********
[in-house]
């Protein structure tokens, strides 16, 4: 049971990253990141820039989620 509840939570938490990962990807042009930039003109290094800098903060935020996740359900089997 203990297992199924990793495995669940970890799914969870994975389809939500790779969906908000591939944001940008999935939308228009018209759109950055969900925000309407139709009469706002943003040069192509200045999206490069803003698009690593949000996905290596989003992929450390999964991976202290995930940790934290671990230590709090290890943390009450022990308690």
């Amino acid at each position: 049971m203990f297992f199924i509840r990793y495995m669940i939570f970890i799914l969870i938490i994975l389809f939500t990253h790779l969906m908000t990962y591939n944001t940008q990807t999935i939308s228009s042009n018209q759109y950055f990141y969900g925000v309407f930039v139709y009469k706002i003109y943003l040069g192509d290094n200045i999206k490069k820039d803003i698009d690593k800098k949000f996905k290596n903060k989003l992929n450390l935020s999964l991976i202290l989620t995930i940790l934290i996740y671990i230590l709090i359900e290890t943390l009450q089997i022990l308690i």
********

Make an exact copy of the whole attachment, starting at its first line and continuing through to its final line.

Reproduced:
[in-house]
């Protein structure tokens, strides 16, 4: 049971990253990141820039989620 509840939570938490990962990807042009930039003109290094800098903060935020996740359900089997 203990297992199924990793495995669940970890799914969870994975389809939500790779969906908000591939944001940008999935939308228009018209759109950055969900925000309407139709009469706002943003040069192509200045999206490069803003698009690593949000996905290596989003992929450390999964991976202290995930940790934290671990230590709090290890943390009450022990308690």
């Amino acid at each position: 049971m203990f297992f199924i509840r990793y495995m669940i939570f970890i799914l969870i938490i994975l389809f939500t990253h790779l969906m908000t990962y591939n944001t940008q990807t999935i939308s228009s042009n018209q759109y950055f990141y969900g925000v309407f930039v139709y009469k706002i003109y943003l040069g192509d290094n200045i999206k490069k820039d803003i698009d690593k800098k949000f996905k290596n903060k989003l992929n450390l935020s999964l991976i202290l989620t995930i940790l934290i996740y671990i230590l709090i359900e290890t943390l009450q089997i022990l308690i």